Environment Minister Greg Hunt on Thursday stressed the similarities between Australia’s and the US’ emission trajectories, after a government advisory body said Australia should increase its current effort and target a 30% cut in greenhouse gas emissions by 2025 compared to 2000 levels.
In an interview with ABC radio, Hunt said Australia was in a good position to achieve bigger CO2 cuts in the future because of the success of the Emissions Reductions Fund, and named the US as somewhere the country might catch up with.
“The United States has 2005 (as baseline year) and by 2020 they’ll be minus 17%. We’re on track to be minus 13% – well, that’s our official target, but we will beat it. So we’ll start to get very close to the United States, which is being held up for its achievement. And we’ll go very, very close to matching that in the real world,” Hunt said.
The comment came in a discussion over a new report by the Climate Change Authority, an independent body set up by the previous government to advise on climate policies, but unwanted by the current administration.
The Authority said Australia should cut its emissions 30% from 2000 levels by 2025 (equal to 36% below 2005 levels), and 40-60% by 2030.
Hunt declined to comment on specific numbers, but the United States has taken on a slightly lower target of a 26-28% cut from 2005 by 2025 in its INDC.
However, one source speaking to Carbon Pulse was not convinced Australia would go as high as the US target.
“He may be trying to get there but I would be very surprised if he can get cabinet there,” the source said.
Australia will announce its own post-2020 UN pledge later this month. The government has been tightlipped about numbers so far, though there have been rumours for several weeks that the target will be set at or near the US pledge.
The Abbott government, which has picked up a reputation of putting the well-being of the nation’s mining industry well above any environmental priorities, is thought to prefer a lower target but is concerned over the potential diplomatic backlash from being seen as a laggard at the year-end climate conference in Paris.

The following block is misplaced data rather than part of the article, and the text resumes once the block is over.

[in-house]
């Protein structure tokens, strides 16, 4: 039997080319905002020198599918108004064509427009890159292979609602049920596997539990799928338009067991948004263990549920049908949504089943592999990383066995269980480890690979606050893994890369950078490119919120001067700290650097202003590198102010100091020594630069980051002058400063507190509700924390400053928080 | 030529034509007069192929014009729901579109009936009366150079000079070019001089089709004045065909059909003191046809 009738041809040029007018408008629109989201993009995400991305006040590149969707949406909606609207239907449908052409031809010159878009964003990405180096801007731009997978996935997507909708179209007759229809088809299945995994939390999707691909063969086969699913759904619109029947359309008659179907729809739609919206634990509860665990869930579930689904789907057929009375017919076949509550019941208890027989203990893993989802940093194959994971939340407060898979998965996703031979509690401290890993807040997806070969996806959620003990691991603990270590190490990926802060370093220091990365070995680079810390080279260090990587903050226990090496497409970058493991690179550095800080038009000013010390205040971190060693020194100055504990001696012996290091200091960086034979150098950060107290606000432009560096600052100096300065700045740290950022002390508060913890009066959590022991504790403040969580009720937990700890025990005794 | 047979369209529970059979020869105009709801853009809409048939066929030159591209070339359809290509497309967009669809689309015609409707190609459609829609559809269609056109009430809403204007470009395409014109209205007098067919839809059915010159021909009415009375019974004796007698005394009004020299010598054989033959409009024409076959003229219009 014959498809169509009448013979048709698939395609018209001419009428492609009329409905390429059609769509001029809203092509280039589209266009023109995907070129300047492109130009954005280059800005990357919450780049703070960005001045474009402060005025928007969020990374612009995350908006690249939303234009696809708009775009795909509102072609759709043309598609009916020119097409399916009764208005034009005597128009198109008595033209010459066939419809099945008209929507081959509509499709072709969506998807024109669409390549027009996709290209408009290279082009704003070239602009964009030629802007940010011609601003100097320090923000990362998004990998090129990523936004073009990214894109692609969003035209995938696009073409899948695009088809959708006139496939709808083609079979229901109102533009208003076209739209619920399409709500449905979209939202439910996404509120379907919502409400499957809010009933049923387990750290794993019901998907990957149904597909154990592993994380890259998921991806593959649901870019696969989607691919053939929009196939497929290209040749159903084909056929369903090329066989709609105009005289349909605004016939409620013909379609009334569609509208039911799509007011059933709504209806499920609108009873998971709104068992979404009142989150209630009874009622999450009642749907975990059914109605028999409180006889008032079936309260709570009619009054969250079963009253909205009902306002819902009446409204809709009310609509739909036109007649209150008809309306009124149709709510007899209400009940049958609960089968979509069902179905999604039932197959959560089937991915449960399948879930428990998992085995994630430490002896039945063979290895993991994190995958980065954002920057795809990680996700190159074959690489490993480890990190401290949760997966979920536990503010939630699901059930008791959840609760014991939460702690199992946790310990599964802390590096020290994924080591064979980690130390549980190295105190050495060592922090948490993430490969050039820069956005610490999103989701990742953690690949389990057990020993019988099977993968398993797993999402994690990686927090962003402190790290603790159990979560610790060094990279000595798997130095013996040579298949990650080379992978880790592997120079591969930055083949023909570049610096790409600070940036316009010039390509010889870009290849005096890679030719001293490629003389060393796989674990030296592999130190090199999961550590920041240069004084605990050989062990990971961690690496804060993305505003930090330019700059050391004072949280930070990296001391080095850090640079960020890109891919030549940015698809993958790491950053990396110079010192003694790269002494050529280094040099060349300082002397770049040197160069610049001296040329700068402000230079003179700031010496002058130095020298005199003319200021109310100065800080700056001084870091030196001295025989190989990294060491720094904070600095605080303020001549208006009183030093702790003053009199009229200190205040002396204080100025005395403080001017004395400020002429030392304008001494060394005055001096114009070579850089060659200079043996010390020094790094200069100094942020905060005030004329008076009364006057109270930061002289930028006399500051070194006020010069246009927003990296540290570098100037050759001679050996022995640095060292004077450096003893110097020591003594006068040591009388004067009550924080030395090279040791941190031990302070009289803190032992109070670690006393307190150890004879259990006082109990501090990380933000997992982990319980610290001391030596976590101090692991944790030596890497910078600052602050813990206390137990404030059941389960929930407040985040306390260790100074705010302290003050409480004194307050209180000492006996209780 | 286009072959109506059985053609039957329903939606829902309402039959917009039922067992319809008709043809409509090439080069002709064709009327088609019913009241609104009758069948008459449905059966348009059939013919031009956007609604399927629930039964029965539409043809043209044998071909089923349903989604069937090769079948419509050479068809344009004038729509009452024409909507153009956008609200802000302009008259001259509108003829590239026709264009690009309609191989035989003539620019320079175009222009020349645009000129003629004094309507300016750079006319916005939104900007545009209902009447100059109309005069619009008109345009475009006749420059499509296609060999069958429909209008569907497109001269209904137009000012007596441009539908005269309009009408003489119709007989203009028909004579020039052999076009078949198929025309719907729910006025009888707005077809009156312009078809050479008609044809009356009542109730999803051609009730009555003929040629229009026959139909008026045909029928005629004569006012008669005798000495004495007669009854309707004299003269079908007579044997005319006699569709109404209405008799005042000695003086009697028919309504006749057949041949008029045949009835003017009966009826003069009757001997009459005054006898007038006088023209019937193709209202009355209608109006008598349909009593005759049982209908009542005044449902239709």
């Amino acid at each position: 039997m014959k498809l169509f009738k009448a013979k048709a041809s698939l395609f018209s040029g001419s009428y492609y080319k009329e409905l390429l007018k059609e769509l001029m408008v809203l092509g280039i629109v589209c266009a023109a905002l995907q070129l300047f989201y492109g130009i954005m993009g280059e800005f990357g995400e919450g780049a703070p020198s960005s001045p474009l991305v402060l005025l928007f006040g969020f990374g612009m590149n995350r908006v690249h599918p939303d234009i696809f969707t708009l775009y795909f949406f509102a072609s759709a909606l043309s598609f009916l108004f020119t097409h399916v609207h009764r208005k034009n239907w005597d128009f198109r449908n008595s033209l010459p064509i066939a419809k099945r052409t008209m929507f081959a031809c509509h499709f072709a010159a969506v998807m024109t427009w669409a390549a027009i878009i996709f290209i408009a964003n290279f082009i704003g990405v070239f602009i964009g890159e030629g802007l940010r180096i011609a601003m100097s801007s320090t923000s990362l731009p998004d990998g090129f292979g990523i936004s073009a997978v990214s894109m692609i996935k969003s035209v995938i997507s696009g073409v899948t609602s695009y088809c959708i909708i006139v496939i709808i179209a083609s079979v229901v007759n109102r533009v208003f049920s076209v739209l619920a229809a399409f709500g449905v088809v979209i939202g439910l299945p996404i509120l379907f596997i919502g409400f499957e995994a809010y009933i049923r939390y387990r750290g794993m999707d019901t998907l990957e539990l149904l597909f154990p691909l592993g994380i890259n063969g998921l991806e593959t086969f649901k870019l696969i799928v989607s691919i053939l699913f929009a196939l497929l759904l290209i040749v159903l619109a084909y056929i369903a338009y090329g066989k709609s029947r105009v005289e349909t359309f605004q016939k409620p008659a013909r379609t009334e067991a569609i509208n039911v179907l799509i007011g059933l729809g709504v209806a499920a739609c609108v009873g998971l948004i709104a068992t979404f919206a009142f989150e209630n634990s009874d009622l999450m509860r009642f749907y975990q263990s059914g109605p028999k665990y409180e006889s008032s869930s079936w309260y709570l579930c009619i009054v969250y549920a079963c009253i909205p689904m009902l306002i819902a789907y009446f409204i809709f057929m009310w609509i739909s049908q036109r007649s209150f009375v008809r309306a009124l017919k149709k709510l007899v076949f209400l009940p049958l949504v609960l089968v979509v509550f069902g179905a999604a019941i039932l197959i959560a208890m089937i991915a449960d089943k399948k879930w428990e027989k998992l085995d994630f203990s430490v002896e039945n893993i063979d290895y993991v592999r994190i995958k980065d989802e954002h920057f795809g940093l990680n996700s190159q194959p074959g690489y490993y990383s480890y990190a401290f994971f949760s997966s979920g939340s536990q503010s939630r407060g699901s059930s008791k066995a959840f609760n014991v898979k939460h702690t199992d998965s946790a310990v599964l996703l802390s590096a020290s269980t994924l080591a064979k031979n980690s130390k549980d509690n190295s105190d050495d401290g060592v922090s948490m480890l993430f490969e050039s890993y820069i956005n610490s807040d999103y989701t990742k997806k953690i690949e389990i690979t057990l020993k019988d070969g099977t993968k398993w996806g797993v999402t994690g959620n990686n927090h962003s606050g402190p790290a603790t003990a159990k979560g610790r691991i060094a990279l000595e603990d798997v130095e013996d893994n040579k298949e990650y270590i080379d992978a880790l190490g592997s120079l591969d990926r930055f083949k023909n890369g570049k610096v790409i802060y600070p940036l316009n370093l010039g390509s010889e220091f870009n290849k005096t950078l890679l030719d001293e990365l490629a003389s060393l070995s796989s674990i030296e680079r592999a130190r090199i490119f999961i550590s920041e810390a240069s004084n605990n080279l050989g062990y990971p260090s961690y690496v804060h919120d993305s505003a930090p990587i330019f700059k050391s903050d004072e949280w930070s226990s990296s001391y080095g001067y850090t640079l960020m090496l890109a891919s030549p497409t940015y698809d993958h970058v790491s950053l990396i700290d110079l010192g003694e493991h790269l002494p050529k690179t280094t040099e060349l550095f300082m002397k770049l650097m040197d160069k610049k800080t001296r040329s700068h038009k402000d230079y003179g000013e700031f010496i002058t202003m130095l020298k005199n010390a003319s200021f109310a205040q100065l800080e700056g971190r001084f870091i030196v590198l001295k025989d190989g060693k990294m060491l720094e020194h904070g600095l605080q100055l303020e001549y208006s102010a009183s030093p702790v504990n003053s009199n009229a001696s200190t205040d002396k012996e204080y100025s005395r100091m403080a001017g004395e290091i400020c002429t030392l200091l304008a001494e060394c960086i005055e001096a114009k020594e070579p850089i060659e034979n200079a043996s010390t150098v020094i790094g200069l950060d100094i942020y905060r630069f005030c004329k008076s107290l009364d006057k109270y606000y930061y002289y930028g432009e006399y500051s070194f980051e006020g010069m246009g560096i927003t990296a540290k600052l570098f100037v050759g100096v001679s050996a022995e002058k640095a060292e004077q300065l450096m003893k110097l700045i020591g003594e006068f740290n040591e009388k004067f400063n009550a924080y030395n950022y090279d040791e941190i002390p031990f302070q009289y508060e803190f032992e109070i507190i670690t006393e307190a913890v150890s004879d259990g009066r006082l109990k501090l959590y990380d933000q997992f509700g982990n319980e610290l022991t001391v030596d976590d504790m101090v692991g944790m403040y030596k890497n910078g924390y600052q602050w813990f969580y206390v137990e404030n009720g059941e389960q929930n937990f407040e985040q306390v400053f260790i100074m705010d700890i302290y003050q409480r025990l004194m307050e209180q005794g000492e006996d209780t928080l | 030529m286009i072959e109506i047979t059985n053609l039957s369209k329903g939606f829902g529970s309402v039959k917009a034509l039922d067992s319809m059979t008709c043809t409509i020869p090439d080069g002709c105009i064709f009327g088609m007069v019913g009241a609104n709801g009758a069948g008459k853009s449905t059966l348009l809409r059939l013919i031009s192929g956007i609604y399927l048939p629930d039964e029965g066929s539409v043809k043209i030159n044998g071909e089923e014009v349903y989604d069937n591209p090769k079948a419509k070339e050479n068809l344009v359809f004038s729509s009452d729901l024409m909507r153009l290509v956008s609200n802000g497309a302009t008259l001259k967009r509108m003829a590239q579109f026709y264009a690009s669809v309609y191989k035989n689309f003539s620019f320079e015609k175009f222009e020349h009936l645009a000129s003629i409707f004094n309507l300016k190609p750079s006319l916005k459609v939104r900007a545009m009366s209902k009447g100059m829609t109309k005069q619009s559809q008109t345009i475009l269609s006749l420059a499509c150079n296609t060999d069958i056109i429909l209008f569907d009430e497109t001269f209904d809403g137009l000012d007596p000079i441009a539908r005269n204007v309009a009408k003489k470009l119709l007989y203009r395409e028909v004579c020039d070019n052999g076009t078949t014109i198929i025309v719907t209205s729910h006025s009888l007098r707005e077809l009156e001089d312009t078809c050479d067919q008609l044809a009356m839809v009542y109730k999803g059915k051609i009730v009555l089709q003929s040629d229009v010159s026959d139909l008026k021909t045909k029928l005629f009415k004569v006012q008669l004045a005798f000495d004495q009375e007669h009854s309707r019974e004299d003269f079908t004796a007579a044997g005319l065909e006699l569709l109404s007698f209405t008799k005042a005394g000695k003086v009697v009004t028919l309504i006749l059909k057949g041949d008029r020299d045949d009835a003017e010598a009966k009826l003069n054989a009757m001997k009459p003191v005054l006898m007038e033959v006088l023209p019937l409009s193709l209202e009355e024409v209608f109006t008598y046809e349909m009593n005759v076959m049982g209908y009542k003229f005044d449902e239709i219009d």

Prime Minister Tony Abbott has long been an ally of Canada’s Stephen Harper on climate change issues, but is under pressure to set a more ambitious climate policy after Canada’s INDC was largely cold-shouldered by international observers.
“Canada is in the laggard class, frankly. It’s not hard to go above Canada. As far as the US is concerned, we think our recommendations are really comparable with what the US is proposing,” Bernie Fraser, chair of the Climate Change Authority, said Thursday, according to the Sydney Morning Herald newspaper.
With China and South Korea both releasing their INDCs this week, while Brazil revealed part of its plan, most of the world’s major emitters have made it clear what pledges they will bring with them to Paris.
Australia remains one of the few significant unknowns among major economies, together with India, South Africa, Saudi Arabia and Iran.
Correction. The first version of this story said the Climate Change Authority’s recommendation was to cut emissions 30% below 2005 levels. It has been corrected to 2000 levels.
By Stian Reklev – firstname.lastname@example.org
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